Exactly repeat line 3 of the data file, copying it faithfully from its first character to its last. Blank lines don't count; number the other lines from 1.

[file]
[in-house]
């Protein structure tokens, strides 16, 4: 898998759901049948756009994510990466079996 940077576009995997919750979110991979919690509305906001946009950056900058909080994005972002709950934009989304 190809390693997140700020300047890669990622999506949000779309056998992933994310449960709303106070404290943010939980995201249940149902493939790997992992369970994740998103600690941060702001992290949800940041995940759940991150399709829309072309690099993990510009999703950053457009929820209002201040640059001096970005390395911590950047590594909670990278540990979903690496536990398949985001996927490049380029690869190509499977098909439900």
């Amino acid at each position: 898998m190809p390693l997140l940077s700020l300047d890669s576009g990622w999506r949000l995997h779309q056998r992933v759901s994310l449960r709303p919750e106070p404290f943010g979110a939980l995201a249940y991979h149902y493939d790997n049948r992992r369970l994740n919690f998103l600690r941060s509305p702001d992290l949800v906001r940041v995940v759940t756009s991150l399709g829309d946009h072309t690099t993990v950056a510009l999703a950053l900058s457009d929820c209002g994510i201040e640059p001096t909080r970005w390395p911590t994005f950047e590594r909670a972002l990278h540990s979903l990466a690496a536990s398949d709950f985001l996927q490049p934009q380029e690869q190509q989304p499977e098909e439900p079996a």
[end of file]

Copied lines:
């Amino acid at each position: 898998m190809p390693l997140l940077s700020l300047d890669s576009g990622w999506r949000l995997h779309q056998r992933v759901s994310l449960r709303p919750e106070p404290f943010g979110a939980l995201a249940y991979h149902y493939d790997n049948r992992r369970l994740n919690f998103l600690r941060s509305p702001d992290l949800v906001r940041v995940v759940t756009s991150l399709g829309d946009h072309t690099t993990v950056a510009l999703a950053l900058s457009d929820c209002g994510i201040e640059p001096t909080r970005w390395p911590t994005f950047e590594r909670a972002l990278h540990s979903l990466a690496a536990s398949d709950f985001l996927q490049p934009q380029e690869q190509q989304p499977e098909e439900p079996a």